Plus, there is simply no evidence that consumers are overdrawn, despite the spending surge in 1998. Over the past year, total wage and salary payments, before adjusting for inflation, have risen by 6.7%, outpacing the 5.5% increase in consumer spending. By contrast, in the 1980s, consumers were left strapped as their spending growth exceeded the gains in wage income. And consumer installment debt totals just under 18% of income, about the same level as a year earlier.

"A HORRIBLE MARKET." True, the personal savings rate in the third quarter was close to zero. But that omits capital gains and the benefits of refinancing, both of which were important for improving the financial position of households in 1998. And the Commerce Dept. typically revises income and the savings rate in an upward direction as new data come in. "Every time we do the forecast, we think people don't have the money to spend, and they do," admits DRI's Wyss.

If consumer spending is going to stagnate, that shift is not yet showing up in auto production. Despite forecasts of flat auto sales in 1999, General Motors Corp. is planning to boost first-quarter production of cars and light trucks by 7% compared with a year earlier, while Ford Motor Corp. is planning a 12% increase.

Of course, even a stronger-than-expected economy won't help everyone. With a global economy that is likely to still be weak, 1999 will continue to be tough for some industries. According to forecasts by DRI, the world economy outside of the U.S. will grow by only 0.8% in 1999, a near-recession rate. As a result, there are tremendous amounts of excess capacity globally. A flood of imported steel, for example, has lowered prices by 30%, pushing two steel companies into bankruptcy. "It is a horrible market," says Paul J. Wilhelm, president of USX-U.S. Steel Group, which has laid off more than 500 workers and shut down blast furnaces at Lorain, Ohio, and Gary, Ind..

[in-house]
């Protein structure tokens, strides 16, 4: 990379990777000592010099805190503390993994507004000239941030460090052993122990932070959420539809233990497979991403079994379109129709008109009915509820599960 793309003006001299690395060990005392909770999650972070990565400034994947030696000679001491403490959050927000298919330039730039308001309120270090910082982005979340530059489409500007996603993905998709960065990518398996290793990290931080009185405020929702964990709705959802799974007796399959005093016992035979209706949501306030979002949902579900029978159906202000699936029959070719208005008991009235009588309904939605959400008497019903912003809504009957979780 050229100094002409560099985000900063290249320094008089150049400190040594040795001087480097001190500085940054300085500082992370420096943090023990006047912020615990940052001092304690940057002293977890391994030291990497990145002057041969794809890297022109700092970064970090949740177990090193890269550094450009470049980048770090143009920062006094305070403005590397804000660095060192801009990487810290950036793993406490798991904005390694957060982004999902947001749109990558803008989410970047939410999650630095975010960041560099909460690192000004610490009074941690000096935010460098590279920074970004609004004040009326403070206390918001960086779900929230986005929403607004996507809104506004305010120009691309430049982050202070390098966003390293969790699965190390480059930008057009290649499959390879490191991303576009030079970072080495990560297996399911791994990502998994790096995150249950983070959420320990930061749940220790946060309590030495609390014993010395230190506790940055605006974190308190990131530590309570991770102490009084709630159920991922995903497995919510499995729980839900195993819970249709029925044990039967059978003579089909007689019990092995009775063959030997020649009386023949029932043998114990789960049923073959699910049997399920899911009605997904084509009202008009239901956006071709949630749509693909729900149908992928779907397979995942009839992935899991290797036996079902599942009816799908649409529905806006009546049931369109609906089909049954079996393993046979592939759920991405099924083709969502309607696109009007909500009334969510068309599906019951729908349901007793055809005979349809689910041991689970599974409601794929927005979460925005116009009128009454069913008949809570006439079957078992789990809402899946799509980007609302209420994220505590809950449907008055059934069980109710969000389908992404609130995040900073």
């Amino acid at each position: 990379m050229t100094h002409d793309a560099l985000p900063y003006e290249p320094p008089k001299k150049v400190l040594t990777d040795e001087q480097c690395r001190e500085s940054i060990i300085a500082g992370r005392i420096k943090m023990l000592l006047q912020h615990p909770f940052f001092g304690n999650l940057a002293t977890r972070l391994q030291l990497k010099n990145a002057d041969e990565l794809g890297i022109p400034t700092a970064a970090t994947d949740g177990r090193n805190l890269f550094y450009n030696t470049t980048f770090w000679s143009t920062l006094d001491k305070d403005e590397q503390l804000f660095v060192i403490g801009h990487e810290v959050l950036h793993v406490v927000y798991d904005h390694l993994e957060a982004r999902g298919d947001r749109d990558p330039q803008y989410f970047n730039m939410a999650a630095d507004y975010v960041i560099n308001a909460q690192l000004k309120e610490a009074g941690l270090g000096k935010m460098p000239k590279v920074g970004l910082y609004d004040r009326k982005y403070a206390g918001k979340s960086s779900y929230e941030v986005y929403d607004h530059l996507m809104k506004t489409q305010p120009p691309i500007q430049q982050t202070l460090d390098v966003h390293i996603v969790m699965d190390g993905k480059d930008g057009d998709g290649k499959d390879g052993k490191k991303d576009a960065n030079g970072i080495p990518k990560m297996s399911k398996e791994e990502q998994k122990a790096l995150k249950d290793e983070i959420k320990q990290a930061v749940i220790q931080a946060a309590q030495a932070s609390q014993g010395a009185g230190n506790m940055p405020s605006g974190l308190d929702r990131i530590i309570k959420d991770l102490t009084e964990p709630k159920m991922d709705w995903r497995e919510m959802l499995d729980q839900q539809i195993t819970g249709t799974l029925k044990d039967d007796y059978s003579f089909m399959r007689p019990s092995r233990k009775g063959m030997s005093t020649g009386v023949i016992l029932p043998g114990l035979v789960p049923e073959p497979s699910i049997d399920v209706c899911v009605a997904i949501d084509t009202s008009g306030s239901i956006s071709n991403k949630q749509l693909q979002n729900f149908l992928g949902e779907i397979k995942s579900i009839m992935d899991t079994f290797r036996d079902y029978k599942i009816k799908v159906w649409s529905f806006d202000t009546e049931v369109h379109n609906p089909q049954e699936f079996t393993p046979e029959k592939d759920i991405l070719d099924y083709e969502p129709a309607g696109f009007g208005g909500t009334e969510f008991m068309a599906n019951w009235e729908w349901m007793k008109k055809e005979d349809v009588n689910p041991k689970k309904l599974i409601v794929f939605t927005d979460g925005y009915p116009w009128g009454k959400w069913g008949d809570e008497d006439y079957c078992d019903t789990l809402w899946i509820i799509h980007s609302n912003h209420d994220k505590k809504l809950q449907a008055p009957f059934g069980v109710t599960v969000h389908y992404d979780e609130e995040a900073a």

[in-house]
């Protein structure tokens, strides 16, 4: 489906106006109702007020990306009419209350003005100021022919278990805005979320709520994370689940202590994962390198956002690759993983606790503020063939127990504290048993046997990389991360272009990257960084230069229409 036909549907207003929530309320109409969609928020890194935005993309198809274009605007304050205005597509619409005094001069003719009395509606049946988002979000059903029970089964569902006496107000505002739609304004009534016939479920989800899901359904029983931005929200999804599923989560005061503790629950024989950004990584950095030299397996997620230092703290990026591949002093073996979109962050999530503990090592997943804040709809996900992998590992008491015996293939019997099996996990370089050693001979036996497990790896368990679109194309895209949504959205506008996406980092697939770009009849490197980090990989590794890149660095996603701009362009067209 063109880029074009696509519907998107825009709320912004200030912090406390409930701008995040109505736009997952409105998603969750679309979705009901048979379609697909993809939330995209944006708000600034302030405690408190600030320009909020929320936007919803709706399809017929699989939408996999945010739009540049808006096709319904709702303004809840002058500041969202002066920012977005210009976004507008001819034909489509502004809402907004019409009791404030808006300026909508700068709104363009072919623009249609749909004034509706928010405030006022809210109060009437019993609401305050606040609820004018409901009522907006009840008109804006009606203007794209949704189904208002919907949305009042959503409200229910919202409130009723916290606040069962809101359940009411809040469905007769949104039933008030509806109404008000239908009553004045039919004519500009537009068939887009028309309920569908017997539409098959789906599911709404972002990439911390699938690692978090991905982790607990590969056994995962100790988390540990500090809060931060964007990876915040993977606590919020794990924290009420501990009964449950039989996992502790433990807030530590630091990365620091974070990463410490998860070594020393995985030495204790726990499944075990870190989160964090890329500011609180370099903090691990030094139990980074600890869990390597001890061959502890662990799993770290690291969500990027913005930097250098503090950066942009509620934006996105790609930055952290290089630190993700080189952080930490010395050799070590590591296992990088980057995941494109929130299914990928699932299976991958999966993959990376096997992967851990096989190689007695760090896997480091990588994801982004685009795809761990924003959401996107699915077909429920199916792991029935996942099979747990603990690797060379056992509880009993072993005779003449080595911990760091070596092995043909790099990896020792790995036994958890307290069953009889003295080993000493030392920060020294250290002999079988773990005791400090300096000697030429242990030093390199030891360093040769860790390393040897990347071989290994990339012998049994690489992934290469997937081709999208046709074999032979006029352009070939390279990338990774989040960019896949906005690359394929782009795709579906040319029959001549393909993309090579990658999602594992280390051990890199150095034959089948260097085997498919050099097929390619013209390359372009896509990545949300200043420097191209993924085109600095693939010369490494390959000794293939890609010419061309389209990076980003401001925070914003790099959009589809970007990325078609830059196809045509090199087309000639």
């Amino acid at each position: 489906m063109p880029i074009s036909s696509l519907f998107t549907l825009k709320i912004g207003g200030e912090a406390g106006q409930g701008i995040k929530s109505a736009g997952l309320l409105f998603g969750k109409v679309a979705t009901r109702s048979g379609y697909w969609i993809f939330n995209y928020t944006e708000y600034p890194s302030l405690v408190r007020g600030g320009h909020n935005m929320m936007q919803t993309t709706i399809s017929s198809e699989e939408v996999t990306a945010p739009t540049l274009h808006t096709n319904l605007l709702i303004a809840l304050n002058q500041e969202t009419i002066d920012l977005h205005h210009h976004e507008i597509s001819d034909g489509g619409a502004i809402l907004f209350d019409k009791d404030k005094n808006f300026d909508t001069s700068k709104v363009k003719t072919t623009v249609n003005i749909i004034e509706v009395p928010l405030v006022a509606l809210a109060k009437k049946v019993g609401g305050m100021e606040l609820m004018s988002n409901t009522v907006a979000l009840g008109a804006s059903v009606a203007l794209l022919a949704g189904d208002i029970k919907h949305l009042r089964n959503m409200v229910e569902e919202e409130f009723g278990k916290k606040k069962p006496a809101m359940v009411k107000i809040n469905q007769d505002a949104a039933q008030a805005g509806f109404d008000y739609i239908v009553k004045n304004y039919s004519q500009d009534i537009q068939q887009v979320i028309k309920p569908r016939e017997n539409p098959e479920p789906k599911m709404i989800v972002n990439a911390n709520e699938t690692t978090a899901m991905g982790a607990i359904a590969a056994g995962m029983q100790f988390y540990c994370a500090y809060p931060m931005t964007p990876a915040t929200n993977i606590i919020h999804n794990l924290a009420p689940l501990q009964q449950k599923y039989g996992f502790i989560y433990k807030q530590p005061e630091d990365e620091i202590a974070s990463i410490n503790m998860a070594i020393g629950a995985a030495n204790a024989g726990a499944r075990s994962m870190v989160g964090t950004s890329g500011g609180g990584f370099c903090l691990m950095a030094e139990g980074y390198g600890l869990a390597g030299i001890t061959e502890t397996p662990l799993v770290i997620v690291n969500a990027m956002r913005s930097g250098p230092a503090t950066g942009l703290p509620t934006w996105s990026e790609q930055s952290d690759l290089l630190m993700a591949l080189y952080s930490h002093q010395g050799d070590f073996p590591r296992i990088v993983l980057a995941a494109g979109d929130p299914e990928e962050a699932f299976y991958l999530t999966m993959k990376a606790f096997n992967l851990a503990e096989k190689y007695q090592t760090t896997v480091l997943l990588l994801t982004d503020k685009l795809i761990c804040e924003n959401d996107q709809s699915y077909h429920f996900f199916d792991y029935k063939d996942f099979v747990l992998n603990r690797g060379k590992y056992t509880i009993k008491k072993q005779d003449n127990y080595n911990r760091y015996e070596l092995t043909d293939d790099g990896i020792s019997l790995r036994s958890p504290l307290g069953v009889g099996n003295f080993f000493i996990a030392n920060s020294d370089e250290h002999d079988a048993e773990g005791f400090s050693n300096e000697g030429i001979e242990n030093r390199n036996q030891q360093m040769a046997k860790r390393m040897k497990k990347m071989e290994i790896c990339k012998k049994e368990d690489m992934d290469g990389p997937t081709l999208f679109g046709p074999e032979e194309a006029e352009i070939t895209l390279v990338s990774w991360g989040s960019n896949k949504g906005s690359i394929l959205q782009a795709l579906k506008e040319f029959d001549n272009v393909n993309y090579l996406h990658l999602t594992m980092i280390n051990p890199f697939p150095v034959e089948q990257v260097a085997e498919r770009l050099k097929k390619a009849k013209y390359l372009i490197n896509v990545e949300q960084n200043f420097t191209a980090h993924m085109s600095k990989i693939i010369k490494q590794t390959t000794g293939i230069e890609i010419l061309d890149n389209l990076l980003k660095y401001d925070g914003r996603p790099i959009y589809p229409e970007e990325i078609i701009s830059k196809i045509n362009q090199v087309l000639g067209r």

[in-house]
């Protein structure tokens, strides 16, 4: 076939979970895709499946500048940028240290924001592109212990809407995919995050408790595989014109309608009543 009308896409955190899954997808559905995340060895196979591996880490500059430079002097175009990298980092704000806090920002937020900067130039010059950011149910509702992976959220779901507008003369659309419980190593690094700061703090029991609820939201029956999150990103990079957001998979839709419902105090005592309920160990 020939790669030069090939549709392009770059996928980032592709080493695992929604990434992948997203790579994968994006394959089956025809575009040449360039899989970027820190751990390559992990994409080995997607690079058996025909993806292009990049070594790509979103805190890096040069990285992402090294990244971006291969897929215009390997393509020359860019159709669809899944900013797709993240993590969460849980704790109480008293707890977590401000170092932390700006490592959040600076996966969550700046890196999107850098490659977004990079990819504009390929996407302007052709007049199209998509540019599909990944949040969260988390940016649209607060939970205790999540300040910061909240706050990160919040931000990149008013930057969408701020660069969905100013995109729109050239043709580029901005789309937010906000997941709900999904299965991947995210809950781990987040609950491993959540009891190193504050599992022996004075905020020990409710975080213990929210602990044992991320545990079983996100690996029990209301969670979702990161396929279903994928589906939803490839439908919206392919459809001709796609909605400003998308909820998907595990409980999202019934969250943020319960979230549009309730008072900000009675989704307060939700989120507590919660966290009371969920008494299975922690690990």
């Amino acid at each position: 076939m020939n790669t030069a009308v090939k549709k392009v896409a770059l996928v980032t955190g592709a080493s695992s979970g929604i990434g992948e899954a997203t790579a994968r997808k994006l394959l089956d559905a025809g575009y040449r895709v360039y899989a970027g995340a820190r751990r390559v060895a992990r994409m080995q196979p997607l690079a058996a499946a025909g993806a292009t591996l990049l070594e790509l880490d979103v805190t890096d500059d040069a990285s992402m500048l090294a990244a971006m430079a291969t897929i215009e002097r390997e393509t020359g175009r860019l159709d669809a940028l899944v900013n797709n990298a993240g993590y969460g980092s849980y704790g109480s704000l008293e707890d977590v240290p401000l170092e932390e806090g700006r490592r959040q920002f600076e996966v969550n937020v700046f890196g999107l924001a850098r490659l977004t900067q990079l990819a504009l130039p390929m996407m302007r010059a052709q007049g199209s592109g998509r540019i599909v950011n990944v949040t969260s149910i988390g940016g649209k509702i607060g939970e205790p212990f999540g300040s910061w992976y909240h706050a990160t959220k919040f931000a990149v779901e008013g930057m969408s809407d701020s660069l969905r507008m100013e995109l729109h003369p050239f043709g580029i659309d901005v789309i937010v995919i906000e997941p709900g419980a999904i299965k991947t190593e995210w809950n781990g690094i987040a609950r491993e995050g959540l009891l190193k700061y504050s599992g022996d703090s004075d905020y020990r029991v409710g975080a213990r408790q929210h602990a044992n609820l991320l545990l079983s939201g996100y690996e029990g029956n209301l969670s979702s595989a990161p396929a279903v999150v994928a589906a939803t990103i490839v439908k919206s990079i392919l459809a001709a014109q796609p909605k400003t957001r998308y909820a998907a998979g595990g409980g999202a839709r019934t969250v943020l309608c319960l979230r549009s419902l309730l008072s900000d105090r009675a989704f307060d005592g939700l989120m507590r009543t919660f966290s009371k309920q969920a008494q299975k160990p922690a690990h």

At the same time, the global slowdown could put a damper on capital spending. As of November, 1998, the capital utilization rate in manufacturing had fallen to 79.8%, the lowest level since 1992, so that companies are under far less pressure to expand capacity. Kellogg Co., for example, announced that it would cut capital spending to $270 million in 1999, down from $400 million this year. And with crude prices very low, oil companies are cutting capital-spending budgets sharply.

TECH HOPE. The slowdown in capital spending is showing signs of extending into the high-tech sector as well. According to a survey of senior IT executives by Morgan Stanley Dean Witter, information technology spending by corporations in 1999 will grow at a rate of between 4% and 6%, compared with growth of 7% to 9% in previous years. And BT Alex. Brown is projecting that growth in capital spending by U.S. telecom carriers is likely to slow down to a 4% increase in 1999, compared with 13% growth in 1998.

But even in telecom there are bright spots. Despite the fact that many of the Latin American economies are slowing, BellSouth Corp. has been very aggressive there, bidding $1 billion for a wireless license in Sao Paulo and investing another $500 million in capital expenditures to get the system running. "We've seen a little drop-off in demand, but nothing to give us pause," says F. Duane Ackerman, CEO of BellSouth.

Every year, the forecasters say that it doesn't get any better than this, as they predict a slowdown for the next year. Maybe they are right this time--but the economy has the momentum and the fundamental strength to surprise them again.